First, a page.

- Mountain Gear Adopts SprayCool Solution - Data Center Knowledge
I'm a sometimes customer of Mountain Gear's. I didn't realize that they were big enough to have this scale of datacenter.
- Web Worker Daily » Blog Archive Open Thread: Do You Crave Offline Web Apps? «
My personal view is that readers of blogs like Web Worker Daily may have a distorted view of connectivity in the broader world. Even with my Verizon wireless service, my data connection is hardly "always on"
- Dynamist Blog: What Are Magazines For?
"Long essays--4,000 words-plus--are ideally suited to magazines, and satisfying to read in that format. It's not clear, however, that there's an advertising market to support them. So medium-sized ideas tend to get chopped down to column length or blown up to masquerade as books."
There's an interesting post to check out by the Fortune technology staff that discusses whether people will maintain separate profiles for their personal and professional lives--and whether those profiles will reside on separate social networks. The discussion builds on an interview with LinkedIn CEO Dan Nye in which he said
said people will build one profile for their personal life and another for their professional life. The argument, self serving as it is, makes a certain amount of sense. Not good to have a prospective employer stumble on to those photos of you freshman year in Delta Kappa Epsilon.
Now, I'm sure that some of the radical transparency/Web 2.0/etc. advocates would argue that there is no such thing as separate professional and personal lives. At some level, I suppose that's true if by "not separate" one means that there are any guarantees that wild drinking stories posed on the Web aren't going to be found by a prospective employer. However, I'm unconvinced that for most people personal and professional lives are quite as intertwined and inseparable as the blogging crowd and others in the coastal high-tech bubbles think they are.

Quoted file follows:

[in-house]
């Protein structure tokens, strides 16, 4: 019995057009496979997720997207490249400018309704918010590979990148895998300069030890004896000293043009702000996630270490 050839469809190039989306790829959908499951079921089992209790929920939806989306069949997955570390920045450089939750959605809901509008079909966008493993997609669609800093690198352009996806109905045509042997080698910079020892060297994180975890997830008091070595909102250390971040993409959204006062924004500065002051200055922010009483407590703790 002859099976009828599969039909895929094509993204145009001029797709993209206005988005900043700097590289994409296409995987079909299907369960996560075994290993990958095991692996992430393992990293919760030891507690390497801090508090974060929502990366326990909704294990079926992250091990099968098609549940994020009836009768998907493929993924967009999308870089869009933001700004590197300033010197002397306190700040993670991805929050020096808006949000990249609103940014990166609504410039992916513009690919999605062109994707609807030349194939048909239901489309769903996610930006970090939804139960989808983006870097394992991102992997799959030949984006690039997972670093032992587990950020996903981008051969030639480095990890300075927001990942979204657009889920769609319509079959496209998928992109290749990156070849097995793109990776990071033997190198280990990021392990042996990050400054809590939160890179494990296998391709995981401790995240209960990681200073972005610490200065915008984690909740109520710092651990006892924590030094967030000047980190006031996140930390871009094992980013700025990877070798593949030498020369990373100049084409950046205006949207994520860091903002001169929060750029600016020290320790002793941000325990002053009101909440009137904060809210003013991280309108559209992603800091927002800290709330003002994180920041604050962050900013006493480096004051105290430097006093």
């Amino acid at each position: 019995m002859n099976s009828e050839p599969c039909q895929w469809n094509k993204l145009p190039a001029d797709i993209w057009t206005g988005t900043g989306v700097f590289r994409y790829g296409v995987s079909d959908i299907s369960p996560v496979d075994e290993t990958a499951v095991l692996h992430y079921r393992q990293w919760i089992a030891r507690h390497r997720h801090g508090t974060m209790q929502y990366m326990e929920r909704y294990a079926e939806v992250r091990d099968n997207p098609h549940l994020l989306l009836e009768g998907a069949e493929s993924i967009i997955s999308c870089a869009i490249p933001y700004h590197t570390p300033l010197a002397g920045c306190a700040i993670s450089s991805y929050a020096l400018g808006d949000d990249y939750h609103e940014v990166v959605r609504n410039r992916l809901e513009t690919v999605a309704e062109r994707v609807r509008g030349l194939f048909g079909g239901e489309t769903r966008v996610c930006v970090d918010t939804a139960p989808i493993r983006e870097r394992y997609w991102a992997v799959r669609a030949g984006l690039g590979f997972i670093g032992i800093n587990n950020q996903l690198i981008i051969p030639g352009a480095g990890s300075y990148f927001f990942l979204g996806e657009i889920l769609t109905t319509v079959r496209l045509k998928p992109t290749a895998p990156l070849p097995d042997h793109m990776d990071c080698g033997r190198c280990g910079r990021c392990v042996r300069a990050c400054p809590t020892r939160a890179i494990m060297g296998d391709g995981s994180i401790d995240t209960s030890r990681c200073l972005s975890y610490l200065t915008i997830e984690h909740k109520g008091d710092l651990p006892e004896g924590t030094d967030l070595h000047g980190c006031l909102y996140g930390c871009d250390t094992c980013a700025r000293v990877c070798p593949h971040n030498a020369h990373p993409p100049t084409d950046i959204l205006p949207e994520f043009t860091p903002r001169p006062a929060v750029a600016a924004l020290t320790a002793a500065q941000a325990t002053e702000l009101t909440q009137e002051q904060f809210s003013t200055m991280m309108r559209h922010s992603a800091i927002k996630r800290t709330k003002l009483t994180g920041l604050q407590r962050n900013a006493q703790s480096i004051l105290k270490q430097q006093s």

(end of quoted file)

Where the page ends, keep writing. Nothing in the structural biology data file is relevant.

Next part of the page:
In any case, the Fortune post then goes on to wonder whether such separation need be achieved by a standalone company like LinkedIn or whether it might be more logically implemented as an application on a social network like Facebook.
Wouldn’t it at least be smart, then, for LinkedIn to deploy itself as an application on Facebook, given Facebook’s new open API strategy? Quite possibly, said Nye who pointed out that [LinkedIn founder] Hoffman was an early investor in Facebook, and that Facebook backer Peter Thiel also has money in LinkedIn. “We know each other well,” said Nye. “We like each other.”
Bottom line: the jury is still divided on how much consolidation to expect in social networks, but it will be interesting to see how all these real world social networks hold up when their virtual counterparts begin to merge, or falter….
Friday, June 08, 2007
- ongoing · Thread Herrings
Lots of good pointers from Tim Bray to discussions about programming for massively threaded resources. (aka the issues surrounding concurrency)
- A game of inches - Joel on Software
Clock radios and UIs. And what they tell us about the value of incremental improvements and designing software.